“I have been thinking, my dear Emily,” said Mr Campbell the next morning, before they quitted their sleeping-room, “what a very seasonable supply of money this will be. My funds, as you have seen by the account of my Quebec agent, were nearly exhausted, and we have many things yet to procure. We shall require horses next year, and we must increase our stock in every way; indeed, if we could have another man or two, it would be very advantageous, as the sooner we clear the ground, the sooner we shall be independent.”

“I agree with you, Campbell; besides, we shall now have Alfred’s half-pay, poor fellow, which will help us very much; I have been thinking more of him than anything else this night: I watched him when he read Captain Lumley’s letter, and I well understood the cause of his seriousness for some time afterwards; I almost feel inclined to let him return to his profession; it would be painful parting with him, but the sacrifice on his part is very great.”

“Still it’s his duty,” replied Mr Campbell, “and, moreover, absolutely necessary at present, that he should remain with us. When we are more settled and more independent of his assistance we will talk over the subject.”

In the meantime, Mary and Emma had gone out as usual to milk the cows. It was a beautiful clear day, but there was a bracing air which cheered the spirits, and the sunshine was pleasantly warm in situations sheltered from the winds; one of the few fine days just before the rushing in of winter. They had milked their cows, and had just turned them out again, when they both sat down with their pails before them on a log, which was in front of Malachi’s lodge, now used as a cow-house.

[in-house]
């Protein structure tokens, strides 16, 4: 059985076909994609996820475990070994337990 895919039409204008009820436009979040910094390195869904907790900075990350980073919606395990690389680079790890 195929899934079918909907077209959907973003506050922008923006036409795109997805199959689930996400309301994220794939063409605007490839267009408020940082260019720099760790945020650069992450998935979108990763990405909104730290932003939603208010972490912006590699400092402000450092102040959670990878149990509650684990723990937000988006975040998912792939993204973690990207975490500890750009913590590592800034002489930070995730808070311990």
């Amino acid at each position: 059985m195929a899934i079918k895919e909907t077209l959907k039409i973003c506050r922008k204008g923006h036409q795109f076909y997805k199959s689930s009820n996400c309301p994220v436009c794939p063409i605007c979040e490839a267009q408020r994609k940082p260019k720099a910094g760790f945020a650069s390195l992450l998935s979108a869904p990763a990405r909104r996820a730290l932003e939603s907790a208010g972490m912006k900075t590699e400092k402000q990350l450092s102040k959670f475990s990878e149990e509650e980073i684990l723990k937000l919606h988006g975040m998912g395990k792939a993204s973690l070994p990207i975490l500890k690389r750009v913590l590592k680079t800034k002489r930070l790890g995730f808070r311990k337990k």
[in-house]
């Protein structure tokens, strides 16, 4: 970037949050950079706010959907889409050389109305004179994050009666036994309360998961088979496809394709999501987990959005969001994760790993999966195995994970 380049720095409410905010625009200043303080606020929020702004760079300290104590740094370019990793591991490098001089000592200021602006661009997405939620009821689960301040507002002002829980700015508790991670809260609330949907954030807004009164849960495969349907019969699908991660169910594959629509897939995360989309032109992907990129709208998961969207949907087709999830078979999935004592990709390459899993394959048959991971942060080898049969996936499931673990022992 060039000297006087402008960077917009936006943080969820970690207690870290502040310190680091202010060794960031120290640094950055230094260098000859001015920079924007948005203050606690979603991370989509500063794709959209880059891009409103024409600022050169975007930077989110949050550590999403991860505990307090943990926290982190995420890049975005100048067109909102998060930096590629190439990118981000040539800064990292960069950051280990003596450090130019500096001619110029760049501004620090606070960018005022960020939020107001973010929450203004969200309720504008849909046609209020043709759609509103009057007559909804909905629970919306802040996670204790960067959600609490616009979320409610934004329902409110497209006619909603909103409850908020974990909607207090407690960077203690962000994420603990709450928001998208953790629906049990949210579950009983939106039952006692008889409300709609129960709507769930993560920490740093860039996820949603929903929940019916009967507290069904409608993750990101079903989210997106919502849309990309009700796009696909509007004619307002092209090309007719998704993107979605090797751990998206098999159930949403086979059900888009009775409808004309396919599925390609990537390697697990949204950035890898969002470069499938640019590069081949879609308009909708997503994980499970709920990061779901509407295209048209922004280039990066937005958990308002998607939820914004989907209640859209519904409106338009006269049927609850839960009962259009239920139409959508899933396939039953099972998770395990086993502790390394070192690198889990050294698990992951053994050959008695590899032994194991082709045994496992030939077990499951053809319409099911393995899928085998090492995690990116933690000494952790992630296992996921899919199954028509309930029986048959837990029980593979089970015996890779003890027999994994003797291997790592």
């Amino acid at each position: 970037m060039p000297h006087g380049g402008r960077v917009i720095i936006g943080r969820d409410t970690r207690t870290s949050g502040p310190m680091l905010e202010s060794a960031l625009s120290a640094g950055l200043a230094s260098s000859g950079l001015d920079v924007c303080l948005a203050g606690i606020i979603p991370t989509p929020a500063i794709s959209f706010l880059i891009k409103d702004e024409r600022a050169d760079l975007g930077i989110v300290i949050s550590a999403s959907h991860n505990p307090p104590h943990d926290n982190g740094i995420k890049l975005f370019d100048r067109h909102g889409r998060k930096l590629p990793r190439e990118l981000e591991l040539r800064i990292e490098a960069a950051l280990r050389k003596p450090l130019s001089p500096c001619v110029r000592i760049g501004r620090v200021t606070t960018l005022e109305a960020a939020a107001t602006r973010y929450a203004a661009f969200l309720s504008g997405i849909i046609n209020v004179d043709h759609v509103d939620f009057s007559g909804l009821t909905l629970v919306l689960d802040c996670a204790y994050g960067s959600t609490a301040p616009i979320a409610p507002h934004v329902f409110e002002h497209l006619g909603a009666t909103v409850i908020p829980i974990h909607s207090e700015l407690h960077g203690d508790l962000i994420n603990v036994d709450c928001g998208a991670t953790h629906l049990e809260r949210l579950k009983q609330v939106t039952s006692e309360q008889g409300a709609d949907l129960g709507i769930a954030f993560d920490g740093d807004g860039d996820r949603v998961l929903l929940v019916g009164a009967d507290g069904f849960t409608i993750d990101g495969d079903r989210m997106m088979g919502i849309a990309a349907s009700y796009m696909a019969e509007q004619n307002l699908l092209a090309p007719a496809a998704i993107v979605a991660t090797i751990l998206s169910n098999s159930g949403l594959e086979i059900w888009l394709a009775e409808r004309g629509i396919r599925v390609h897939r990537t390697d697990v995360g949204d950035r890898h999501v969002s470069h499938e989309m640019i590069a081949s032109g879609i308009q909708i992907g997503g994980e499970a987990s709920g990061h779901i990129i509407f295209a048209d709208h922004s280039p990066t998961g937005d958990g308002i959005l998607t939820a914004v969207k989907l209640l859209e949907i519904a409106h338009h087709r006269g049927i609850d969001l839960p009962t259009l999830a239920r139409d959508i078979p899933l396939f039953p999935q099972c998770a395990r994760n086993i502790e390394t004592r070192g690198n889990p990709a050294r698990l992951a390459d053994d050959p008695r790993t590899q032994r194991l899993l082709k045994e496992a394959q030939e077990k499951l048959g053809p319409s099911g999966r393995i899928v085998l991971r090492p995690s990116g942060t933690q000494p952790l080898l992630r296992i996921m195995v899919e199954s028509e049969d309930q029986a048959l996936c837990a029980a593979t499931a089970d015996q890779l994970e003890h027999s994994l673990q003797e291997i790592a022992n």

“Do you know, Mary,” said Emma, after a pause, “I’m almost sorry that I have received a letter from Miss Paterson.”

“Indeed, dear Emma!”

“Yes, indeed, it has unsettled me. I did nothing but dream all last night. Everything was recalled to my mind—all that I most wished to forget. I fancied myself again engaged in all the pursuits of our much-loved home; I was playing the harp, you were accompanying on the piano as usual; we walked out in the shrubberies; we took an airing in the carriage; all the servants were before me; we went to the village and to the almshouses; we were in the garden picking dahlias and roses; I was just going up to dress for a very large dinner-party, and had rung the bell for Simpson, when I woke up, and found myself in a log-hut, with my eyes fixed upon the rafters and bark covering of the roof, thousands of miles from Wexton Hall, and half-an-hour longer in bed than a dairy-maid should be.”

“I will confess, my dear Emma, that I passed much such a night; old associations will rise up again when so forcibly brought to our remembrance as they have been by Miss Paterson’s letters, but I strove all I could to banish them from my mind, and not indulge in useless repining.”

“Repine, I do not, Mary, at least, I hope not, but one cannot well help regretting; I cannot help remembering, as Macduff says, that ‘such things were.’”

“He might well say so, Emma; for what had he lost? his wife and all his children, ruthlessly murdered; but what have we lost in comparison? nothing—a few luxuries. Have we not health and spirits? Have we not our kind uncle and aunt, who have fostered us—our cousins so attached to us?